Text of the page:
And the best part: even though all these posts were posted last week, you can still read them Enjoy!
February 20, 2011 § Leave a Comment
Welcome to this week’s update!
There wasn’t much going on from the developers’ side this week. We’re working on some new features but nothing to actually write about yet. We’re also trying to come up with a good solution to un-clutter the Category view — it’s becoming crowded. Of course, we welcome your suggestions!
We have also added 12 more blogs and we’re nearing the count of 200 entries!
February 10, 2011 § Leave a Comment
We completed the planned facelift!
Mathblogging.org now features
- full text search in all math blogs,
- a table of contents on the category view,
- and fancy new icons.
Using the search box on the front page, you can now search the full text of all the blogs on our index! The table of contents on the category view makes it easier to navigate the huge category view. And the new icons make the front page a nicer website to look at.
Tell us what you think!
February 6, 2011 § Leave a Comment
Welcome to this week’s update!
Upcoming Face lift
We’re planning a bit of a face lift for mathblogging.org. It’ not too different from what you see now, but we thought we should leave the old icons behind. The ones currently in use are public domain coming from the US National Park Service via the open clipart library. They were always meant to be a temporary solution and sometimes didn’t make sense (the gas station sign in particular…).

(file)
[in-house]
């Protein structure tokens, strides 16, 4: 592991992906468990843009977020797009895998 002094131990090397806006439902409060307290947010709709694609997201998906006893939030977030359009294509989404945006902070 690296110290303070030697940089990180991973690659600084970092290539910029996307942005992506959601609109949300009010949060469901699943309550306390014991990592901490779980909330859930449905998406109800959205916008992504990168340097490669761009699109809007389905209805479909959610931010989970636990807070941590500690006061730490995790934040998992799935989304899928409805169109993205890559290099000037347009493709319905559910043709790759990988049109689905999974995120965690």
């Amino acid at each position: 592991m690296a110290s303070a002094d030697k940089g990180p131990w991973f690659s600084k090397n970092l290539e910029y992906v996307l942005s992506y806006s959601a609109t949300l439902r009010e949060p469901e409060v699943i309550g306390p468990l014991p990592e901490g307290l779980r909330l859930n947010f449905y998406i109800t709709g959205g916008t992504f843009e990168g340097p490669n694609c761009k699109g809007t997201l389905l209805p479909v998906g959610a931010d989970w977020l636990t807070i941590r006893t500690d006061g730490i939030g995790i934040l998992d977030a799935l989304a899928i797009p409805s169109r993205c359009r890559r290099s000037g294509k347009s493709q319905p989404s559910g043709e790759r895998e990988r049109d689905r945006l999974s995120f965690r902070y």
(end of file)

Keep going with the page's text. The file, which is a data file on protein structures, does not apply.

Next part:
Last week, Felix found the time to design some spanking new icons! We had done a brainstorming some time ago, but as usual Felix rocked with his amazing inkscape skills. Expect to see the full set of new icons on the site soon! (and don’t worry — we’ll be sure to mention the face lift when it’s online).
Upgrades, upgrades, upgrades…
We are also working on a couple of improvements. Nothing major, mostly a search functionality using Google’s customized search. Unfortunately, this comes with advertising (unless you pay or are a registered non-profit) and we’re not yet sure how we want to integrate that (or if at all really since we’d like to keep the site ad free). There’ll also be some slight updates to increase usability. In particular, the overview over all blogs (the “by category” view) has become more and more cluttered. We’re still brainstorming on what major overhaul would help most, but some slight changes will be coming with the face lift to improve usability a little.